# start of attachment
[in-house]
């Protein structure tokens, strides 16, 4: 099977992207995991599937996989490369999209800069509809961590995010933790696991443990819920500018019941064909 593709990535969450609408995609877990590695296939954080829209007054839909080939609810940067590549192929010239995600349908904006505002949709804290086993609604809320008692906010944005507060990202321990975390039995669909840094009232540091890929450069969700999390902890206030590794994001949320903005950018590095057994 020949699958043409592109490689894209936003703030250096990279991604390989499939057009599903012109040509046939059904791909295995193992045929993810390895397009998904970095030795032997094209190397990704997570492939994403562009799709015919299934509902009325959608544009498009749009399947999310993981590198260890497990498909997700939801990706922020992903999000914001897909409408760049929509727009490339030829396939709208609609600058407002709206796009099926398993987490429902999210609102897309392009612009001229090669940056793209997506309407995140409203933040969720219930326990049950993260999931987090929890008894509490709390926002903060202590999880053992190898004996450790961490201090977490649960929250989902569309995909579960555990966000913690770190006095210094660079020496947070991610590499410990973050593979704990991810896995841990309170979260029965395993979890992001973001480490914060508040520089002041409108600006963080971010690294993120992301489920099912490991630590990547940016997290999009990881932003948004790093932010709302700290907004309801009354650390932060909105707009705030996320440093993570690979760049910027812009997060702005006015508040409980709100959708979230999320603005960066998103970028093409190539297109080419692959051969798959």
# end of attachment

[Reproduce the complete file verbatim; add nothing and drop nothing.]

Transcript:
[in-house]
């Protein structure tokens, strides 16, 4: 099977992207995991599937996989490369999209800069509809961590995010933790696991443990819920500018019941064909 593709990535969450609408995609877990590695296939954080829209007054839909080939609810940067590549192929010239995600349908904006505002949709804290086993609604809320008692906010944005507060990202321990975390039995669909840094009232540091890929450069969700999390902890206030590794994001949320903005950018590095057994 020949699958043409592109490689894209936003703030250096990279991604390989499939057009599903012109040509046939059904791909295995193992045929993810390895397009998904970095030795032997094209190397990704997570492939994403562009799709015919299934509902009325959608544009498009749009399947999310993981590198260890497990498909997700939801990706922020992903999000914001897909409408760049929509727009490339030829396939709208609609600058407002709206796009099926398993987490429902999210609102897309392009612009001229090669940056793209997506309407995140409203933040969720219930326990049950993260999931987090929890008894509490709390926002903060202590999880053992190898004996450790961490201090977490649960929250989902569309995909579960555990966000913690770190006095210094660079020496947070991610590499410990973050593979704990991810896995841990309170979260029965395993979890992001973001480490914060508040520089002041409108600006963080971010690294993120992301489920099912490991630590990547940016997290999009990881932003948004790093932010709302700290907004309801009354650390932060909105707009705030996320440093993570690979760049910027812009997060702005006015508040409980709100959708979230999320603005960066998103970028093409190539297109080419692959051969798959």